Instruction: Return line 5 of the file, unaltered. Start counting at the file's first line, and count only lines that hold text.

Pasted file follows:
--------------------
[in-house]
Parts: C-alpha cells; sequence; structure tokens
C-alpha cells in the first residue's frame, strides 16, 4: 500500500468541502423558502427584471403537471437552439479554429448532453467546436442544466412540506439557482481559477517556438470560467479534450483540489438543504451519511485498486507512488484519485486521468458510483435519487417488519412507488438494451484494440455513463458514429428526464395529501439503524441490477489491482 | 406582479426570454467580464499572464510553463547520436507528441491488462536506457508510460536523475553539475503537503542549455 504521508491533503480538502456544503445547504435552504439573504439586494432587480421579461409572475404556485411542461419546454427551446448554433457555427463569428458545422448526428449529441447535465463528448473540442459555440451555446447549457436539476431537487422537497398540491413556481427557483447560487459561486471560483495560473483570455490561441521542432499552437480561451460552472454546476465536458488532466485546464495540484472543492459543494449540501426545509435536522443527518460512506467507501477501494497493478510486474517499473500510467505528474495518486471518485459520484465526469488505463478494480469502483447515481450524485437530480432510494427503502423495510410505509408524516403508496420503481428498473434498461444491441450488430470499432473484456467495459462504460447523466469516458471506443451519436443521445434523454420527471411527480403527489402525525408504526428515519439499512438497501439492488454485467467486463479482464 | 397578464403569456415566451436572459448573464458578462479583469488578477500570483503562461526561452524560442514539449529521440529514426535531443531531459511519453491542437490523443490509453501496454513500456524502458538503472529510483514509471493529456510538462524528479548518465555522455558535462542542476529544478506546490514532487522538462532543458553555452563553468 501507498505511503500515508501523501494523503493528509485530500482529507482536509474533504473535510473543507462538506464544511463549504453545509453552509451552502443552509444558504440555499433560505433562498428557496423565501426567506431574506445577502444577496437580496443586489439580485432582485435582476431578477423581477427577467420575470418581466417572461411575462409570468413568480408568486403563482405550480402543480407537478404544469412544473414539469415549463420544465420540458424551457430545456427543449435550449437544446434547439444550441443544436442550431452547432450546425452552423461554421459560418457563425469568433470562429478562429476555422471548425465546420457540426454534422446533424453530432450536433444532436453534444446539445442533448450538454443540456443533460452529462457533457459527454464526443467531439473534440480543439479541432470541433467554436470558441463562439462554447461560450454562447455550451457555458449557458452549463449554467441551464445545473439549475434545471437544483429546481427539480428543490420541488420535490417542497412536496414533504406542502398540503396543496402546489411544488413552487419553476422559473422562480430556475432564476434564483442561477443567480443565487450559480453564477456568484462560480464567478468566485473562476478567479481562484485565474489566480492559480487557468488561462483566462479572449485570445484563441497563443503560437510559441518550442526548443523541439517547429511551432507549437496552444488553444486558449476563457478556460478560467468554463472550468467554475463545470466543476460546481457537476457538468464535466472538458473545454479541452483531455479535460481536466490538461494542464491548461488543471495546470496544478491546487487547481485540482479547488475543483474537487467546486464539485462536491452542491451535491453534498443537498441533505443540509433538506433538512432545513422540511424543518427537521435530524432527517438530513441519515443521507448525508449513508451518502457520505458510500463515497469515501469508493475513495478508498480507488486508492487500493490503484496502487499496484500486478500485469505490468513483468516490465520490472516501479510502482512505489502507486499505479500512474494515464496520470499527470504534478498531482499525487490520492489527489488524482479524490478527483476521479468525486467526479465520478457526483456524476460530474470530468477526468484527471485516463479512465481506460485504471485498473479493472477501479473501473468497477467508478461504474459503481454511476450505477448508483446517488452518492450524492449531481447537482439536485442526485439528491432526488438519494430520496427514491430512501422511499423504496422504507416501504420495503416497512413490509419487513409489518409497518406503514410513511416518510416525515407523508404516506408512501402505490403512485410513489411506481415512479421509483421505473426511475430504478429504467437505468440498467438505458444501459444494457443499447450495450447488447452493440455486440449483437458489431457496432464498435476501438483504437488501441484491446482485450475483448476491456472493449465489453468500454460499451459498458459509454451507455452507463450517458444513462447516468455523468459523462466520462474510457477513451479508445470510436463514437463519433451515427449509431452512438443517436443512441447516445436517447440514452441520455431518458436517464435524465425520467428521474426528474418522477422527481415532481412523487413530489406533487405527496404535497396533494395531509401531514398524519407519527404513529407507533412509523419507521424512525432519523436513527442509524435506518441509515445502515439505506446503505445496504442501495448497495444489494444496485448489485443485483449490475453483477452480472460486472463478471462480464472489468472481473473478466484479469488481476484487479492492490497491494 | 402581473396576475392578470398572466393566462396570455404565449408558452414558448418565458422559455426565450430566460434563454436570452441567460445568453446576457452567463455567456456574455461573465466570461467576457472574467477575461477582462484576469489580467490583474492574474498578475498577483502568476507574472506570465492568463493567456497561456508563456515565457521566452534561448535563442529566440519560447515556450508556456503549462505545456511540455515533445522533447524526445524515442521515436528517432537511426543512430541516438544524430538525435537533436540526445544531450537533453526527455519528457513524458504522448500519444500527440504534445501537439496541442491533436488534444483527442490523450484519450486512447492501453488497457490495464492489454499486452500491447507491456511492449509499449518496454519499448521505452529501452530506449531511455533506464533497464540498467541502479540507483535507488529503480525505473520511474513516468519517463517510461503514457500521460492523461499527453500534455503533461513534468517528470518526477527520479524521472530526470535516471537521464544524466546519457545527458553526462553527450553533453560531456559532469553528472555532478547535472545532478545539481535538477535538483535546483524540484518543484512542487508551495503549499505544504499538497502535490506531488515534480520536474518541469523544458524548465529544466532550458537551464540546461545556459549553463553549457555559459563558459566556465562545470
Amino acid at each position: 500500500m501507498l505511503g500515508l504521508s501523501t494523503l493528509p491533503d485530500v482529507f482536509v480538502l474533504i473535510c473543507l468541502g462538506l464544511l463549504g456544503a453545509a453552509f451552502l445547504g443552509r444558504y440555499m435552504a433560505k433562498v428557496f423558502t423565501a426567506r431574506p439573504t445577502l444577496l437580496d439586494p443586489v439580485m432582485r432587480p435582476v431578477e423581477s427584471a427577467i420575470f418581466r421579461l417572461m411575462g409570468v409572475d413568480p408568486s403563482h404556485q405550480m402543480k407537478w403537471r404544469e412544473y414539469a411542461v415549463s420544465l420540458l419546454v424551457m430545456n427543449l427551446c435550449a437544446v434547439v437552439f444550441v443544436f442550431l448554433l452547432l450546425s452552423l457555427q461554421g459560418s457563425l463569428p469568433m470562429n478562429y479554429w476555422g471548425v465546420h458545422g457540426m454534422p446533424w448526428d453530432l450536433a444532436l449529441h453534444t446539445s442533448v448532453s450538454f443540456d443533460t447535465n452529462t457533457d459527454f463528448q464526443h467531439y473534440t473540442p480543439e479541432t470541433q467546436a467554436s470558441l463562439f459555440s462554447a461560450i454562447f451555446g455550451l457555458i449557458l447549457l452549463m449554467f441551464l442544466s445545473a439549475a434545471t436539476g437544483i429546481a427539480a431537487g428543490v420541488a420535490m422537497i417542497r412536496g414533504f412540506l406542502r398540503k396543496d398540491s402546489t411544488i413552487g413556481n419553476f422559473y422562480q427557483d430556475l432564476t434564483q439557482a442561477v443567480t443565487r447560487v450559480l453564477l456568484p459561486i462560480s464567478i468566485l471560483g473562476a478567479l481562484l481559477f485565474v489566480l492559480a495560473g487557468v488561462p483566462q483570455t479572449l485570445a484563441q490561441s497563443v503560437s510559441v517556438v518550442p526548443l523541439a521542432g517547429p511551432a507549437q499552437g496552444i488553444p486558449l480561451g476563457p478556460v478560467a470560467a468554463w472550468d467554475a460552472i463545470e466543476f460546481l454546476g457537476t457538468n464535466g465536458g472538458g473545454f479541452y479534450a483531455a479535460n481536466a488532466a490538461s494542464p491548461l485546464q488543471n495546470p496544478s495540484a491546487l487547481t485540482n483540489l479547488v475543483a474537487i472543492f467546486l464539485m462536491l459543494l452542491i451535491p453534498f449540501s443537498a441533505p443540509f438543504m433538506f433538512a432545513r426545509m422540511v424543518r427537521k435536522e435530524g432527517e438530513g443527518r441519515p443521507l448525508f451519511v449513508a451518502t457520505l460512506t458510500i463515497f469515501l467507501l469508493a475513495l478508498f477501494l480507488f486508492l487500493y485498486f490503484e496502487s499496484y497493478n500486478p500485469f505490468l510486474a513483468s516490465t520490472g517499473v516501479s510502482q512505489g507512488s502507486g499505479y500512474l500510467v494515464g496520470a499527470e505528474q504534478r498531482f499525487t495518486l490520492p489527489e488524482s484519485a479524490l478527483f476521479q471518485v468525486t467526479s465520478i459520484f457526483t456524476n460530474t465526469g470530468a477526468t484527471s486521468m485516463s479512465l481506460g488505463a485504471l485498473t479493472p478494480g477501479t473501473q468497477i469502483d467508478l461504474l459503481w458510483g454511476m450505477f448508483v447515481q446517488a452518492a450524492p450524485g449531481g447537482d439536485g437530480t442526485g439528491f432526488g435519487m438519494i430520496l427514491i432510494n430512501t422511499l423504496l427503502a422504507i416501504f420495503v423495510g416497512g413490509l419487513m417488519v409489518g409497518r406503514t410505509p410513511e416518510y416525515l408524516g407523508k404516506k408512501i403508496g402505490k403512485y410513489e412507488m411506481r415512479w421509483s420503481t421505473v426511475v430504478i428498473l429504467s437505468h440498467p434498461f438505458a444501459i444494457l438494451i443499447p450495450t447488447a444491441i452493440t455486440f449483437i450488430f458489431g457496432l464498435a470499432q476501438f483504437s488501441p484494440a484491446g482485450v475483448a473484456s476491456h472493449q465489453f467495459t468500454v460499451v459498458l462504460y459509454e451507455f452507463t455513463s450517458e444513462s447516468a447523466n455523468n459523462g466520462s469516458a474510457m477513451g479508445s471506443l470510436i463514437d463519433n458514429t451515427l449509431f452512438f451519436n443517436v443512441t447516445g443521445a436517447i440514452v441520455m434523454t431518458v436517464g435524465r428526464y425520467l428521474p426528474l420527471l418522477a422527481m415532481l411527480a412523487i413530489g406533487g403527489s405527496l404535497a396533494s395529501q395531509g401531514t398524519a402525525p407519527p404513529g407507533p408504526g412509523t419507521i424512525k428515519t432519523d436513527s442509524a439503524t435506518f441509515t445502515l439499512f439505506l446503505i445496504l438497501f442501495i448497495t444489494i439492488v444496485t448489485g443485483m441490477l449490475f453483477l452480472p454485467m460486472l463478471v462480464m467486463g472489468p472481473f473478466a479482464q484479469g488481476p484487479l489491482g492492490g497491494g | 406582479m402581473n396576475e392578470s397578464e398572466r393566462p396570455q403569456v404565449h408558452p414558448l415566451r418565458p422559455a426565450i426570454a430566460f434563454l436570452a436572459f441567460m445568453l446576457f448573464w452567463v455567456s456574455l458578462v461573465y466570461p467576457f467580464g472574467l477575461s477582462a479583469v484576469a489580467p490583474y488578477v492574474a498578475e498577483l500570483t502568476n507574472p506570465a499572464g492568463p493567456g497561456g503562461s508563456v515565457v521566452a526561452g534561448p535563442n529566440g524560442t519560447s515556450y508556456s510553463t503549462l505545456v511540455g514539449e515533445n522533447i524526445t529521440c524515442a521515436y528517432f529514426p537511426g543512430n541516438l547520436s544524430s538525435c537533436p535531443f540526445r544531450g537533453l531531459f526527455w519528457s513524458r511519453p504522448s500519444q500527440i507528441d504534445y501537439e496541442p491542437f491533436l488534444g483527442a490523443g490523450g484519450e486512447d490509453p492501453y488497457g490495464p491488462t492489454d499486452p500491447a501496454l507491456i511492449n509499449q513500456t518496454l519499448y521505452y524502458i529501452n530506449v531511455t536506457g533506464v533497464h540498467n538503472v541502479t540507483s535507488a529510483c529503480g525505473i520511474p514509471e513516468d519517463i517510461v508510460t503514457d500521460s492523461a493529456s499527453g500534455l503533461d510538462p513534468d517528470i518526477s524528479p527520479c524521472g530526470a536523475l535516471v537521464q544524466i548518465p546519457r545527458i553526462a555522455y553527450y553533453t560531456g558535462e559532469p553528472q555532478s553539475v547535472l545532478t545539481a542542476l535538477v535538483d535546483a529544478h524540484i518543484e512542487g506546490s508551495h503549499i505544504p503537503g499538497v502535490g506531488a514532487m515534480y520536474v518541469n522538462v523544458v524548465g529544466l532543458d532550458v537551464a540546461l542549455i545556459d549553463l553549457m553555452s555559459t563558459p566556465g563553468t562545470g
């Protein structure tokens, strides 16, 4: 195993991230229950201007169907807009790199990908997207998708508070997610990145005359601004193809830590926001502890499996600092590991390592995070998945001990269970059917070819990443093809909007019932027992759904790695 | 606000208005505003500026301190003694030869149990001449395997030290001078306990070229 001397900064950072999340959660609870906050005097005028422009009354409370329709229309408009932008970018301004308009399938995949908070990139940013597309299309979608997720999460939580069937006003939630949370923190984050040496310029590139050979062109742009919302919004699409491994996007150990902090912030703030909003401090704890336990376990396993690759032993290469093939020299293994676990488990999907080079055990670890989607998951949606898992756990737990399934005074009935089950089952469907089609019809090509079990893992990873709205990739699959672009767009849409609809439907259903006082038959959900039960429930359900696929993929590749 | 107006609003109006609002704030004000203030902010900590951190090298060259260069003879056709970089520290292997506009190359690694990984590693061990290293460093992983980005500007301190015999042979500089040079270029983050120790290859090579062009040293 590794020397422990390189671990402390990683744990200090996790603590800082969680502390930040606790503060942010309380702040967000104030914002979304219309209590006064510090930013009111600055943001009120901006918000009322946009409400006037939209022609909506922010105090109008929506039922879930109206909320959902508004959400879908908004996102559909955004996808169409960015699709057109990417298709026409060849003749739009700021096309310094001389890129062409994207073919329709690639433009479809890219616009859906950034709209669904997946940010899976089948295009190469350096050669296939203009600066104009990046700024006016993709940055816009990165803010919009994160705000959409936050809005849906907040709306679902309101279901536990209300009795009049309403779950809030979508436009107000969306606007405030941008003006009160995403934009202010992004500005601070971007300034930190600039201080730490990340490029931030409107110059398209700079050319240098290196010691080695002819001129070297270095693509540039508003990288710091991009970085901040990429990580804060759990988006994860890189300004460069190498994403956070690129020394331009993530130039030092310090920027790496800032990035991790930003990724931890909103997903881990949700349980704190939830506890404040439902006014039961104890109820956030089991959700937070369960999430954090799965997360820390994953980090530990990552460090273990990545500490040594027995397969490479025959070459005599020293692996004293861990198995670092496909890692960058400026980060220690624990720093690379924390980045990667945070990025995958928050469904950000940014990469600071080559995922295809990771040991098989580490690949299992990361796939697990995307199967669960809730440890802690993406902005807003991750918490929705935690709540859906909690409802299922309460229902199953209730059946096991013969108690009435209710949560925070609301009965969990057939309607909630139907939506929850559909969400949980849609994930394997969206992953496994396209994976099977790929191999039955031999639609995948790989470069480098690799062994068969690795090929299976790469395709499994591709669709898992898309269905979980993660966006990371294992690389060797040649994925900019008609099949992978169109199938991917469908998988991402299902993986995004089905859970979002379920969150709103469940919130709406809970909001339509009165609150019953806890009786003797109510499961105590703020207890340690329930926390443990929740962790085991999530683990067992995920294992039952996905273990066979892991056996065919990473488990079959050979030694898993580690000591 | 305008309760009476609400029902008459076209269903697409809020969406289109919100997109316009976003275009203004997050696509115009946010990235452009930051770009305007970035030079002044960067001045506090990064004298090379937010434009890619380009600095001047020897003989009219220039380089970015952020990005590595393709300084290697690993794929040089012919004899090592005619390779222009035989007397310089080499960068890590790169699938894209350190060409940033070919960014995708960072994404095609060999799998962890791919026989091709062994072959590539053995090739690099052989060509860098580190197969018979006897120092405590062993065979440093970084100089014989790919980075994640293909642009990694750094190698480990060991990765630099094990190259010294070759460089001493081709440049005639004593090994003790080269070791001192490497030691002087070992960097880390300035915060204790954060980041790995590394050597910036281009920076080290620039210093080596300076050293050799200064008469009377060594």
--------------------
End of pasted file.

């Protein structure tokens, strides 16, 4: 195993991230229950201007169907807009790199990908997207998708508070997610990145005359601004193809830590926001502890499996600092590991390592995070998945001990269970059917070819990443093809909007019932027992759904790695 | 606000208005505003500026301190003694030869149990001449395997030290001078306990070229 001397900064950072999340959660609870906050005097005028422009009354409370329709229309408009932008970018301004308009399938995949908070990139940013597309299309979608997720999460939580069937006003939630949370923190984050040496310029590139050979062109742009919302919004699409491994996007150990902090912030703030909003401090704890336990376990396993690759032993290469093939020299293994676990488990999907080079055990670890989607998951949606898992756990737990399934005074009935089950089952469907089609019809090509079990893992990873709205990739699959672009767009849409609809439907259903006082038959959900039960429930359900696929993929590749 | 107006609003109006609002704030004000203030902010900590951190090298060259260069003879056709970089520290292997506009190359690694990984590693061990290293460093992983980005500007301190015999042979500089040079270029983050120790290859090579062009040293 590794020397422990390189671990402390990683744990200090996790603590800082969680502390930040606790503060942010309380702040967000104030914002979304219309209590006064510090930013009111600055943001009120901006918000009322946009409400006037939209022609909506922010105090109008929506039922879930109206909320959902508004959400879908908004996102559909955004996808169409960015699709057109990417298709026409060849003749739009700021096309310094001389890129062409994207073919329709690639433009479809890219616009859906950034709209669904997946940010899976089948295009190469350096050669296939203009600066104009990046700024006016993709940055816009990165803010919009994160705000959409936050809005849906907040709306679902309101279901536990209300009795009049309403779950809030979508436009107000969306606007405030941008003006009160995403934009202010992004500005601070971007300034930190600039201080730490990340490029931030409107110059398209700079050319240098290196010691080695002819001129070297270095693509540039508003990288710091991009970085901040990429990580804060759990988006994860890189300004460069190498994403956070690129020394331009993530130039030092310090920027790496800032990035991790930003990724931890909103997903881990949700349980704190939830506890404040439902006014039961104890109820956030089991959700937070369960999430954090799965997360820390994953980090530990990552460090273990990545500490040594027995397969490479025959070459005599020293692996004293861990198995670092496909890692960058400026980060220690624990720093690379924390980045990667945070990025995958928050469904950000940014990469600071080559995922295809990771040991098989580490690949299992990361796939697990995307199967669960809730440890802690993406902005807003991750918490929705935690709540859906909690409802299922309460229902199953209730059946096991013969108690009435209710949560925070609301009965969990057939309607909630139907939506929850559909969400949980849609994930394997969206992953496994396209994976099977790929191999039955031999639609995948790989470069480098690799062994068969690795090929299976790469395709499994591709669709898992898309269905979980993660966006990371294992690389060797040649994925900019008609099949992978169109199938991917469908998988991402299902993986995004089905859970979002379920969150709103469940919130709406809970909001339509009165609150019953806890009786003797109510499961105590703020207890340690329930926390443990929740962790085991999530683990067992995920294992039952996905273990066979892991056996065919990473488990079959050979030694898993580690000591 | 305008309760009476609400029902008459076209269903697409809020969406289109919100997109316009976003275009203004997050696509115009946010990235452009930051770009305007970035030079002044960067001045506090990064004298090379937010434009890619380009600095001047020897003989009219220039380089970015952020990005590595393709300084290697690993794929040089012919004899090592005619390779222009035989007397310089080499960068890590790169699938894209350190060409940033070919960014995708960072994404095609060999799998962890791919026989091709062994072959590539053995090739690099052989060509860098580190197969018979006897120092405590062993065979440093970084100089014989790919980075994640293909642009990694750094190698480990060991990765630099094990190259010294070759460089001493081709440049005639004593090994003790080269070791001192490497030691002087070992960097880390300035915060204790954060980041790995590394050597910036281009920076080290620039210093080596300076050293050799200064008469009377060594």